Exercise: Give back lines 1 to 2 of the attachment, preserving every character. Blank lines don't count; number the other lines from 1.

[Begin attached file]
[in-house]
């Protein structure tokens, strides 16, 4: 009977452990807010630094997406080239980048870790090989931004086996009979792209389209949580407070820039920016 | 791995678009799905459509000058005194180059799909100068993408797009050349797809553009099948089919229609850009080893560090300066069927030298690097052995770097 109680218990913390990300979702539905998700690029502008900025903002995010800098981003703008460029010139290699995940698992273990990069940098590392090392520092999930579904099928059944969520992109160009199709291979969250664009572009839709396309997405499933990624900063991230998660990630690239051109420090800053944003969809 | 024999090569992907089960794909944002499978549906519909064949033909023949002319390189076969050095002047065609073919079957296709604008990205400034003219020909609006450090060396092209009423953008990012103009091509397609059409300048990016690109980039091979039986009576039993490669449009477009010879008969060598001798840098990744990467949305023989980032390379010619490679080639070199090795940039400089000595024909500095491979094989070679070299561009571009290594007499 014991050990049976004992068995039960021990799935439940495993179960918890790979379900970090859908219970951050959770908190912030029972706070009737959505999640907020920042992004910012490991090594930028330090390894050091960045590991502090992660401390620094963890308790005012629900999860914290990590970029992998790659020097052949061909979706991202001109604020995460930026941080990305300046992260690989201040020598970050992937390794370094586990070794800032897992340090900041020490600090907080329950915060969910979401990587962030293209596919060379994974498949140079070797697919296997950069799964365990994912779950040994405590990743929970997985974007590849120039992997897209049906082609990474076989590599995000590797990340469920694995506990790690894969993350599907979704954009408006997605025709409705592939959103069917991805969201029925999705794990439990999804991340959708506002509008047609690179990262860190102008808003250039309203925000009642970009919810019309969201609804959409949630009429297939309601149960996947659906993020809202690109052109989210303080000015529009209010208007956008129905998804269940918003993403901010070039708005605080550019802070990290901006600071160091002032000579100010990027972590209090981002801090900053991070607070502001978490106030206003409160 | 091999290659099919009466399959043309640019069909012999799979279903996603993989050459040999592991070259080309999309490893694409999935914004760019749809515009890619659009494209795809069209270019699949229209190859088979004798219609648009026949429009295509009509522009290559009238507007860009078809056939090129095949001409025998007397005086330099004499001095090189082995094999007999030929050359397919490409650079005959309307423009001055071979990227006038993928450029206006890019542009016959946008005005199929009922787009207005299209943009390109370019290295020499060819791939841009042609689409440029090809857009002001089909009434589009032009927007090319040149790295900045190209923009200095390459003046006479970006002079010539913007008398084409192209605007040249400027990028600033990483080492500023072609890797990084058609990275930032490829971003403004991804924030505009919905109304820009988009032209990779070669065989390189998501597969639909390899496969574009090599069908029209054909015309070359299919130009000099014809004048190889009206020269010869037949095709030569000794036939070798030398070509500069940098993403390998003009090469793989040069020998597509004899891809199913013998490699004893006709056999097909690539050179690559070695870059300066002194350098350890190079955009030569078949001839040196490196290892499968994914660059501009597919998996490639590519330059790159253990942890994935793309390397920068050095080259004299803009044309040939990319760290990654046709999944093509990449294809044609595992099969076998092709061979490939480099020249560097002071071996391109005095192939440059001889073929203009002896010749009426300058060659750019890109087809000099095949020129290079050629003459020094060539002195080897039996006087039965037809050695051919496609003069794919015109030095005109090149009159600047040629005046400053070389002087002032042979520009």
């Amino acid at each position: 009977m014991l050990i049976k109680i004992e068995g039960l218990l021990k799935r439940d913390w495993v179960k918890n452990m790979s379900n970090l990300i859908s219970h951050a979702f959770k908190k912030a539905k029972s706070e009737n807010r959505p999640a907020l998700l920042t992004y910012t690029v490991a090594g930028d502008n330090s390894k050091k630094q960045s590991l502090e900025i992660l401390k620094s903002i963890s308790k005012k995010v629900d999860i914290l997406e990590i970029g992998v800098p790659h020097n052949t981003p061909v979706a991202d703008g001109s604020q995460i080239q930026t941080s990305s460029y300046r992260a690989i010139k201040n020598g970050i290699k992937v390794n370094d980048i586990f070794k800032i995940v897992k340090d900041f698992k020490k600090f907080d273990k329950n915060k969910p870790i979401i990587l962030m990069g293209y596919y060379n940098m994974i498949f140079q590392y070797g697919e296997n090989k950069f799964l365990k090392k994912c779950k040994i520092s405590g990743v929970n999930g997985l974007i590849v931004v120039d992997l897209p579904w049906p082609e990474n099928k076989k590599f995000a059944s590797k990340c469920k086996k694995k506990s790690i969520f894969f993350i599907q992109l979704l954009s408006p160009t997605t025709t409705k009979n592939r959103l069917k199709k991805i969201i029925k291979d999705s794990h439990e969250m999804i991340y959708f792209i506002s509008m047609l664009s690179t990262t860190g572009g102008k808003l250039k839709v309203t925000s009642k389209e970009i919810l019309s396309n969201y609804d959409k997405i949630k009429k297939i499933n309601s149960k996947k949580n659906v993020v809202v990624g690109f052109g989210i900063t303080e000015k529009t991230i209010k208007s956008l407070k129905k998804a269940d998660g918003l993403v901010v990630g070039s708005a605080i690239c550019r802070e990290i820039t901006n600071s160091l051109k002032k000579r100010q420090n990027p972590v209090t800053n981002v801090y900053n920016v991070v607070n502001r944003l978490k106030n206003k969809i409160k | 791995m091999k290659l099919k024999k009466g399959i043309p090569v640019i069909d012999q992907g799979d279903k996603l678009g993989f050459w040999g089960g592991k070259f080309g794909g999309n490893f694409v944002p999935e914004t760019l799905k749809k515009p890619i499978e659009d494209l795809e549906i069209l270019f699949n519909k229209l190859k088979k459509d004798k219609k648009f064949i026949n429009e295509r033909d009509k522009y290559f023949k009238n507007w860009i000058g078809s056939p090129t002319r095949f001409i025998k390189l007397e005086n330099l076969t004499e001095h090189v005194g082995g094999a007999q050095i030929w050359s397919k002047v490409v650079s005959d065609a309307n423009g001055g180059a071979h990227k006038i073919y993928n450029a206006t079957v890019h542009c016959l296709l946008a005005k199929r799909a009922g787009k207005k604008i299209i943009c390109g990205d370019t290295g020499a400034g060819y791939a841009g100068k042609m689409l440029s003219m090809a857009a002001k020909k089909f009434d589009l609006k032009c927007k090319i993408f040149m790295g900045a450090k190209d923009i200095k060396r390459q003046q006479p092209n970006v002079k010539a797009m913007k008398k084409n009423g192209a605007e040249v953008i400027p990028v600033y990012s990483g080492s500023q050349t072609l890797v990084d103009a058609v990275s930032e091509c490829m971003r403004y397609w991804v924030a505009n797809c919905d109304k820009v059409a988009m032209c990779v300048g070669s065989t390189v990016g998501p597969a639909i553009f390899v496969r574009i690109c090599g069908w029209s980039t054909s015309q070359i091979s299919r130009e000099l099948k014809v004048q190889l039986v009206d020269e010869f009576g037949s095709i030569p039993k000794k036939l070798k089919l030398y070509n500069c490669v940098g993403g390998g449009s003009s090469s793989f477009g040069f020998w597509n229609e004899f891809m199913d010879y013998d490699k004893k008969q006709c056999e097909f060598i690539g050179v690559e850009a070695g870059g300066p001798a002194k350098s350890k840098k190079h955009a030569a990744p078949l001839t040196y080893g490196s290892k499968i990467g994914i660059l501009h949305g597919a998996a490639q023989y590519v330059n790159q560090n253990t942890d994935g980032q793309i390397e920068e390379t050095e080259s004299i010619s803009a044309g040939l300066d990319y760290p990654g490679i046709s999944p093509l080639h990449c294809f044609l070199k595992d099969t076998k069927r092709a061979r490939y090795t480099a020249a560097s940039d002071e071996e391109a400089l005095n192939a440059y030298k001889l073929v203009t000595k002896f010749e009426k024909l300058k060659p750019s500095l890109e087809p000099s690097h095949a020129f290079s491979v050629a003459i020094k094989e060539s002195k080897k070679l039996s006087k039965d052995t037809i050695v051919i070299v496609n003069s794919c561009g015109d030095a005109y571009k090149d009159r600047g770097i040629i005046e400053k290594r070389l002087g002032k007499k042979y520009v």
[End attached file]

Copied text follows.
[in-house]
């Protein structure tokens, strides 16, 4: 009977452990807010630094997406080239980048870790090989931004086996009979792209389209949580407070820039920016 | 791995678009799905459509000058005194180059799909100068993408797009050349797809553009099948089919229609850009080893560090300066069927030298690097052995770097 109680218990913390990300979702539905998700690029502008900025903002995010800098981003703008460029010139290699995940698992273990990069940098590392090392520092999930579904099928059944969520992109160009199709291979969250664009572009839709396309997405499933990624900063991230998660990630690239051109420090800053944003969809 | 024999090569992907089960794909944002499978549906519909064949033909023949002319390189076969050095002047065609073919079957296709604008990205400034003219020909609006450090060396092209009423953008990012103009091509397609059409300048990016690109980039091979039986009576039993490669449009477009010879008969060598001798840098990744990467949305023989980032390379010619490679080639070199090795940039400089000595024909500095491979094989070679070299561009571009290594007499 014991050990049976004992068995039960021990799935439940495993179960918890790979379900970090859908219970951050959770908190912030029972706070009737959505999640907020920042992004910012490991090594930028330090390894050091960045590991502090992660401390620094963890308790005012629900999860914290990590970029992998790659020097052949061909979706991202001109604020995460930026941080990305300046992260690989201040020598970050992937390794370094586990070794800032897992340090900041020490600090907080329950915060969910979401990587962030293209596919060379994974498949140079070797697919296997950069799964365990994912779950040994405590990743929970997985974007590849120039992997897209049906082609990474076989590599995000590797990340469920694995506990790690894969993350599907979704954009408006997605025709409705592939959103069917991805969201029925999705794990439990999804991340959708506002509008047609690179990262860190102008808003250039309203925000009642970009919810019309969201609804959409949630009429297939309601149960996947659906993020809202690109052109989210303080000015529009209010208007956008129905998804269940918003993403901010070039708005605080550019802070990290901006600071160091002032000579100010990027972590209090981002801090900053991070607070502001978490106030206003409160 | 091999290659099919009466399959043309640019069909012999799979279903996603993989050459040999592991070259080309999309490893694409999935914004760019749809515009890619659009494209795809069209270019699949229209190859088979004798219609648009026949429009295509009509522009290559009238507007860009078809056939090129095949001409025998007397005086330099004499001095090189082995094999007999030929050359397919490409650079005959309307423009001055071979990227006038993928450029206006890019542009016959946008005005199929009922787009207005299209943009390109370019290295020499060819791939841009042609689409440029090809857009002001089909009434589009032009927007090319040149790295900045190209923009200095390459003046006479970006002079010539913007008398084409192209605007040249400027990028600033990483080492500023072609890797990084058609990275930032490829971003403004991804924030505009919905109304820009988009032209990779070669065989390189998501597969639909390899496969574009090599069908029209054909015309070359299919130009000099014809004048190889009206020269010869037949095709030569000794036939070798030398070509500069940098993403390998003009090469793989040069020998597509004899891809199913013998490699004893006709056999097909690539050179690559070695870059300066002194350098350890190079955009030569078949001839040196490196290892499968994914660059501009597919998996490639590519330059790159253990942890994935793309390397920068050095080259004299803009044309040939990319760290990654046709999944093509990449294809044609595992099969076998092709061979490939480099020249560097002071071996391109005095192939440059001889073929203009002896010749009426300058060659750019890109087809000099095949020129290079050629003459020094060539002195080897039996006087039965037809050695051919496609003069794919015109030095005109090149009159600047040629005046400053070389002087002032042979520009």